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All Saints' Day

Sculpture of a Saint on Cathedral at Plaza de Armas - © corbis

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All Saints' Day is a Christian holy day observed by many Western churches on November 1 and by Eastern churches on the first Sunday after Pentecost. The day now honors all saints of the church, even those not known by name.

All Saints' Day is celebrated by Roman Catholics, the Orthodox, Anglicans, and Lutherans. However, because of their differing understandings of the identity and function of the saints, what these churches do on the Feast of All Saints differs widely. For Roman Catholics, the Orthodox, and to some extent, Anglicans, All Saints is a day to remember, thank God for, but also to venerate and pray to the saints in heaven for various helps. For Lutherans the day is observed by remembering and thanking God for all saints, both dead and living. It is a day to glorify Jesus Christ, who by his holy life and death has made the saints holy through Baptism and faith.

In the sixth century, Pope Boniface IV accepted the Pantheon as a gift from the Emperor Phocas and proclaimed May 13, 610 Feast of All Holy Martyrs held. He dedicated it as the Church of Santa Maria Rotonda in honor of the Blessed Virgin and all martyrs.

During Pope Gregory III's reign, the festival was expanded to include all saints and a chapel in St. Peter's church was dedicated accordingly. In 835, Pope Gregory IV changed the date to November 1 and the name to Feast of All Saints.

In the early days the Christians were accustomed to solemnize the anniversary of a martyr's death for Christ at the place of martyrdom. In the fourth century, neighboring dioceses began to interchange feasts, to transfer relics, to divide them, and to join in a common feast. Frequently groups of martyrs suffered on the same day, which naturally led to a joint commemoration. In the persecution of Diocletian the number of martyrs became so great that a separate day could not be assigned to each. The Church, feeling that every martyr should be venerated, appointed a common day for all.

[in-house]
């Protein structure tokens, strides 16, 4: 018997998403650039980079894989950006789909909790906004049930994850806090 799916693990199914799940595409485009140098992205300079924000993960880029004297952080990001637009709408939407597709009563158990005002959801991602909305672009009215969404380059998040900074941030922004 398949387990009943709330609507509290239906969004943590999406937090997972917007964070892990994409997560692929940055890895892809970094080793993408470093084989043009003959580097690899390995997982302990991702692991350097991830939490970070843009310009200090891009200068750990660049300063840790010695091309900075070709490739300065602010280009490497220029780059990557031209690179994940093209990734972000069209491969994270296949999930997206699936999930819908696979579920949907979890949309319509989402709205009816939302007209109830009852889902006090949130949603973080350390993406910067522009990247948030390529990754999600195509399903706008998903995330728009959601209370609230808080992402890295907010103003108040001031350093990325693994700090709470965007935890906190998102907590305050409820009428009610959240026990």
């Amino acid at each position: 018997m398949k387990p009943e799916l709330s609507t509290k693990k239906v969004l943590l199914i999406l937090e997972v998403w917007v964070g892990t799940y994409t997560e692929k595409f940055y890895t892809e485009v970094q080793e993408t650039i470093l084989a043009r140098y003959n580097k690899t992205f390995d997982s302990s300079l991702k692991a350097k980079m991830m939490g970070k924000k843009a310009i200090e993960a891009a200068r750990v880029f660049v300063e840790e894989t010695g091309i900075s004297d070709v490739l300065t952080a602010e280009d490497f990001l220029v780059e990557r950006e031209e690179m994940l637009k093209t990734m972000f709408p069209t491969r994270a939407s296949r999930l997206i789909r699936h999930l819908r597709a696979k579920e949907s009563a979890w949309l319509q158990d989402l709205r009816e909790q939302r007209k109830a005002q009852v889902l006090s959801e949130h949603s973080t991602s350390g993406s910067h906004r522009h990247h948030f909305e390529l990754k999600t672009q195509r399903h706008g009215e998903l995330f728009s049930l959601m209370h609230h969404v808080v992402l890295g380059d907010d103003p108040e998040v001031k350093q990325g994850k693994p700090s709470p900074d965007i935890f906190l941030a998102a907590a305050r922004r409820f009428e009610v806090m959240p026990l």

The first trace of this is found in Antioch on the Sunday after Pentecost. There is also mention of a common day in a sermon of Saint Ephrem the Syrian, and in the 74th homily of Saint John Chrysostom of Constantinople.

At first only martyrs and Saint John the Baptist were honored by a special day. Other saints were added gradually, and increased in number when a regular process of canonization was established. As early as 411 there is in the Chaldean Calendar a Commemoratio confessorum for the Friday after Easter.






Resources for All Saints Day (Bass Mitchell's Special Days and Services site.)


The Meaning and Origin of All Saints Day (Our Redeemer Lutheran Church )


All Saints' Day (The Catholic Encyclopedia)


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